The Military Museums

Sergeant James MacNeil

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Sergeant James MacNeil

As a soldier, Sgt. James Patrick MacNeil was competent and professional. As a person, he was a kind young man with a big heart who had earned the respect of his community.

Sgt MacNeil, a native of Glace Bay, N.S., died on 21 June 2010 when an improvised explosive device detonated as he climbed from his armoured vehicle to begin a foot patrol near the village of Nakhonay in the Panjwayi District, Kandahar Province, Afghanistan.

When Sgt MacNeil's body was brought to the tight-knit Cape Breton community of Glace Bay, thousands turned out to pay their respects. They lined the streets to honour one of their own.

"The whole town stopped," Sheldon O'Neill told the Cape Breton Post. "Everyone was broken up by his death. He was a very beautiful person," said O'Neill, a Cape Breton musician, who, along with his Brent Watkins and their band, 5th Gear, wrote a song - Coming Home, Jimmy's Song, in memoriam of Sgt MacNeil.

Born in Glace Bay on 17 July 1981, Sgt MacNeil attended Bridgeport Elementary School and Glace Bay High School, graduating in 1999. He enlisted with the Canadian Forces in Sydney, N.S, in January 2000. After completing the Combat Engineer course at the Canadian Forces School of Military Engineering, Sgt MacNeil was posted to 2 Combat Engineer Regiment at CFB Petawawa in Ontario.

Sgt. MacNeil served in numerous different positions during his time with 2CER, including driver, gunner, storeman and section commander. While competent in all of those positions, he excelled as a leader.

In 2009, he received the top master corporal award for outstanding junior leadership in 2 Canadian Mechanized Brigade Group. Later that year, he was promoted to Sergeant.

Sgt MacNeil was into his fourth rotation of Afghanistan, serving the 1st Battalion, The Royal Canadian Regiment Battle Group when he died.

Brig-Gen Jonathan Vance said the men under Sgt MacNeil's command looked up to him for his sense of humour and leadership.

"(He was) the epitome of excellence and professionalism," said Brig-Gen Vance. "He was blessed with a permanent smile and eyes that could not conceal the mischief that he was no doubt contemplating."

Sgt MacNeil's friend and fellow combat engineer Maj Jim Smith told the Canadian Press that the well-liked Cape Bretoner would be missed.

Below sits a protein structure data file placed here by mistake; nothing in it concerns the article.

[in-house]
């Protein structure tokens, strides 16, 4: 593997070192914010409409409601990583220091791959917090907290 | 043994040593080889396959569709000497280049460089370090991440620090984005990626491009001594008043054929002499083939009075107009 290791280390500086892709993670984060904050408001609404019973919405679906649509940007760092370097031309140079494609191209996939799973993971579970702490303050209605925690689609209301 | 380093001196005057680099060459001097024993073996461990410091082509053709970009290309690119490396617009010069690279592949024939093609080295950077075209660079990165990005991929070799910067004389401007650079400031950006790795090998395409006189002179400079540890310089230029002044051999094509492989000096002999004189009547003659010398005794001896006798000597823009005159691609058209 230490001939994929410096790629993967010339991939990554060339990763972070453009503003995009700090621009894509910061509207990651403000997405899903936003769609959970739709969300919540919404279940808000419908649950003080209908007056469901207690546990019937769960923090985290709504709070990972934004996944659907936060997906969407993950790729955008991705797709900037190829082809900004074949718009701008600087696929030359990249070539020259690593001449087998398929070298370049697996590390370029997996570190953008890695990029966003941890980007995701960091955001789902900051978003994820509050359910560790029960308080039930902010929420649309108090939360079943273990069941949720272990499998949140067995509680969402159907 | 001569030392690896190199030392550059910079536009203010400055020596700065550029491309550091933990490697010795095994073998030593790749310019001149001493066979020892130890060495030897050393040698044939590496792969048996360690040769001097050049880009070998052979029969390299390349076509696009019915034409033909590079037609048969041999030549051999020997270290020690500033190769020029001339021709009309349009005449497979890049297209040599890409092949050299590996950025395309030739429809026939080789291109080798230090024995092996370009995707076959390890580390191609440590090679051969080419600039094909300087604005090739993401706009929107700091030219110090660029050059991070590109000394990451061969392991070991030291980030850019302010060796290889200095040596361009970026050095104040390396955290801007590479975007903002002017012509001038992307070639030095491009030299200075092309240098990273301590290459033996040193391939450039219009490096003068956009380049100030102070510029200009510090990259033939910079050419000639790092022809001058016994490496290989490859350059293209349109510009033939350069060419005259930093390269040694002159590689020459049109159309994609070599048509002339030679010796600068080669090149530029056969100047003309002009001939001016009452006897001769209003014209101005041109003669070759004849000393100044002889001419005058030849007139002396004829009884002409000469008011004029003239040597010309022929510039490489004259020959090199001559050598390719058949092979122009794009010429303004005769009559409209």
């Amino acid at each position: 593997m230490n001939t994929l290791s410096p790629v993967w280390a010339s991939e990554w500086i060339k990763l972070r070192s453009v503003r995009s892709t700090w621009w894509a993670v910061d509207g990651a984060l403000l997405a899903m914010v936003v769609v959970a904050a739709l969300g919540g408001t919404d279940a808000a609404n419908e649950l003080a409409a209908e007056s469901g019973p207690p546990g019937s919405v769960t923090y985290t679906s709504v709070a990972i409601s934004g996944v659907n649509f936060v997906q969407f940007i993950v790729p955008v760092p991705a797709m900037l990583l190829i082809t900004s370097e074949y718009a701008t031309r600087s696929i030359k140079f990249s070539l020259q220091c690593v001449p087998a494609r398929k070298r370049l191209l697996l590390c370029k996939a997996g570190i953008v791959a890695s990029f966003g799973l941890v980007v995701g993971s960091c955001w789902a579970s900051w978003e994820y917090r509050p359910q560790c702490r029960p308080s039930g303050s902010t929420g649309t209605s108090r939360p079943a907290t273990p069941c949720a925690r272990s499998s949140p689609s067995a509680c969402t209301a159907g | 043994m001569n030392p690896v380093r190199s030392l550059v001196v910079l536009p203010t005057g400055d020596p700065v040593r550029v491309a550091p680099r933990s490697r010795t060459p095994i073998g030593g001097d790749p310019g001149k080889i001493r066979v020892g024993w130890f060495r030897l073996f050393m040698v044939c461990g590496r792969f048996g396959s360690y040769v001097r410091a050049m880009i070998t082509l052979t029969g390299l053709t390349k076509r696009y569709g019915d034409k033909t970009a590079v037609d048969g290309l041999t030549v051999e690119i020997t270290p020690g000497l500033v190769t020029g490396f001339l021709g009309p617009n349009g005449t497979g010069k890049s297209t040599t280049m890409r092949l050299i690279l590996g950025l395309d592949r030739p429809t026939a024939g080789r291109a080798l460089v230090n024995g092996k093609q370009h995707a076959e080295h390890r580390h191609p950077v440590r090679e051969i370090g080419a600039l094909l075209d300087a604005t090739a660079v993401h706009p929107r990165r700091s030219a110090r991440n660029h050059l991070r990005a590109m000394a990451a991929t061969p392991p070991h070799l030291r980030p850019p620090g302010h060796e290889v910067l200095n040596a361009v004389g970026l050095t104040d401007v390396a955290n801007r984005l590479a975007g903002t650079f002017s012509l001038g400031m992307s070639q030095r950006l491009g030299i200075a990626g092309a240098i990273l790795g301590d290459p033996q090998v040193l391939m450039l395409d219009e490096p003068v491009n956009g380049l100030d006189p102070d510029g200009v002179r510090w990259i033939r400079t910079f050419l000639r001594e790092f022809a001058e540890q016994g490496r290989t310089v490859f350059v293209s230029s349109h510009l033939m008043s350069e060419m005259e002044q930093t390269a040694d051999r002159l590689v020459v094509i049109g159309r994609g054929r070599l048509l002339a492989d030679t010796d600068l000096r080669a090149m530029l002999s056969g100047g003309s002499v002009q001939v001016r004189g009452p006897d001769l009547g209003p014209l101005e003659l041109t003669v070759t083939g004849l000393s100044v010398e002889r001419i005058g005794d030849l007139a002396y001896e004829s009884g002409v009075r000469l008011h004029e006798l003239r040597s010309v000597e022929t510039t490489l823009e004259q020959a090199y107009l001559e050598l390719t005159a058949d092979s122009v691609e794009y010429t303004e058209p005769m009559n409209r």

"To a man, we were all affected and many continue to struggle and cope with his death. We continue to fight the good fight in his honour, in his memory. We all must believe that we do this for him," said Maj Smith. "But I can assure you, he was well-liked and well-respected by all his officers, peers and soldiers alike."

Sgt MacNeil returned to Afghanistan following his first deployment as a way to serve Canada and to help the Afghan people. During his career, Sgt MacNeil received the South-West Asia Service Medal and the General Campaign Star – Southwest Asia.

Even though Sgt MacNeil loved what he did and believed he could make a difference by serving with the C.F., family remained his priority, and rather than travel to far-flung destinations, when he had holidays, Sgt MacNeil always went home.

And a day before his death, Sgt MacNeil proposed to his girlfriend, Laura Boutilier, a Glace Bay teacher. Sgt MacNeil's cousin Kathy MacKinnon told the Canadian Press Sgt MacNeil was "the baby of all the cousins. They all called him their baby boy; it is a devastating blow.

"When he was home, every family member got to see him," she said. "He meant everything to his family, and his family meant everything to him."

Following Sgt MacNeil's death, his friends and family started the Sgt James Patrick MacNeil Mixed Ball Tournament. Oceanview Education Centre, a Glace Bay junior high school, meanwhile, named a soccer field and a basketball tournament after him. Money raised at both tournaments goes towards scholarships for Glace Bay students.

It's fitting that Sgt MacNeil is remembered through sport as he played baseball, hockey and rugby. He coached little league baseball, and in Afghanistan, he played soccer with local children. And despite his size and athleticism, he was kind, caring and considerate.

Nadine Navarole, another of Sgt MacNeil's many cousins, said, "He had a way of making each and every individual member of his family feel like they were his favourite."

Sgt MacNeil—Little Jimmy—is survived by his fiancé, Laura Boutilier and her daughter, Ava Grace; his father James (Jimmy Sr.) and stepmother Helen; his mother, Velma MacNeil and stepfather Allan Burke; his stepsister, Sharon Burke, and his stepbrother, Donald Rogers; his aunts and uncles and his many cousins.

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